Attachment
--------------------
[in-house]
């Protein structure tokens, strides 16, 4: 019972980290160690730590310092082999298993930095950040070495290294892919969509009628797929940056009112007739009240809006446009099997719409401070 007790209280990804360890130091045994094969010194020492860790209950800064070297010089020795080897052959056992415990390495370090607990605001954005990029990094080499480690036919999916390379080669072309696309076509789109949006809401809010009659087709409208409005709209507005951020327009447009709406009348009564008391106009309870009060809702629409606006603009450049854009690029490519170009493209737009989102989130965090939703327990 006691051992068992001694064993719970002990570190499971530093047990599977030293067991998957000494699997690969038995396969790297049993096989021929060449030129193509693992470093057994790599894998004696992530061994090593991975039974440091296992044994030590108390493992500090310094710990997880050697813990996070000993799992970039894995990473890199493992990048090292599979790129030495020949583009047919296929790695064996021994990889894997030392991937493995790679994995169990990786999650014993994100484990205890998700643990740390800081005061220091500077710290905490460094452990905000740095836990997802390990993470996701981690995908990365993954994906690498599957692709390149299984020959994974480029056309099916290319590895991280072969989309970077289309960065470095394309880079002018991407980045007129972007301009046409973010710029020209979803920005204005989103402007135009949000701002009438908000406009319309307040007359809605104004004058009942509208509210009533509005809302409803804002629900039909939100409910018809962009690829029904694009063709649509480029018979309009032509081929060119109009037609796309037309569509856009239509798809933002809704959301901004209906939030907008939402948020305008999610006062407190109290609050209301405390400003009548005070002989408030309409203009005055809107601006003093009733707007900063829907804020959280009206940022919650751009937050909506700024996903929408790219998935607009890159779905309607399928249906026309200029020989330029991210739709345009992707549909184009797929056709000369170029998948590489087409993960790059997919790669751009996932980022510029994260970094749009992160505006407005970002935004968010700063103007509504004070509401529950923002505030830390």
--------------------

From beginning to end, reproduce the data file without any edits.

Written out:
[in-house]
């Protein structure tokens, strides 16, 4: 019972980290160690730590310092082999298993930095950040070495290294892919969509009628797929940056009112007739009240809006446009099997719409401070 007790209280990804360890130091045994094969010194020492860790209950800064070297010089020795080897052959056992415990390495370090607990605001954005990029990094080499480690036919999916390379080669072309696309076509789109949006809401809010009659087709409208409005709209507005951020327009447009709406009348009564008391106009309870009060809702629409606006603009450049854009690029490519170009493209737009989102989130965090939703327990 006691051992068992001694064993719970002990570190499971530093047990599977030293067991998957000494699997690969038995396969790297049993096989021929060449030129193509693992470093057994790599894998004696992530061994090593991975039974440091296992044994030590108390493992500090310094710990997880050697813990996070000993799992970039894995990473890199493992990048090292599979790129030495020949583009047919296929790695064996021994990889894997030392991937493995790679994995169990990786999650014993994100484990205890998700643990740390800081005061220091500077710290905490460094452990905000740095836990997802390990993470996701981690995908990365993954994906690498599957692709390149299984020959994974480029056309099916290319590895991280072969989309970077289309960065470095394309880079002018991407980045007129972007301009046409973010710029020209979803920005204005989103402007135009949000701002009438908000406009319309307040007359809605104004004058009942509208509210009533509005809302409803804002629900039909939100409910018809962009690829029904694009063709649509480029018979309009032509081929060119109009037609796309037309569509856009239509798809933002809704959301901004209906939030907008939402948020305008999610006062407190109290609050209301405390400003009548005070002989408030309409203009005055809107601006003093009733707007900063829907804020959280009206940022919650751009937050909506700024996903929408790219998935607009890159779905309607399928249906026309200029020989330029991210739709345009992707549909184009797929056709000369170029998948590489087409993960790059997919790669751009996932980022510029994260970094749009992160505006407005970002935004968010700063103007509504004070509401529950923002505030830390």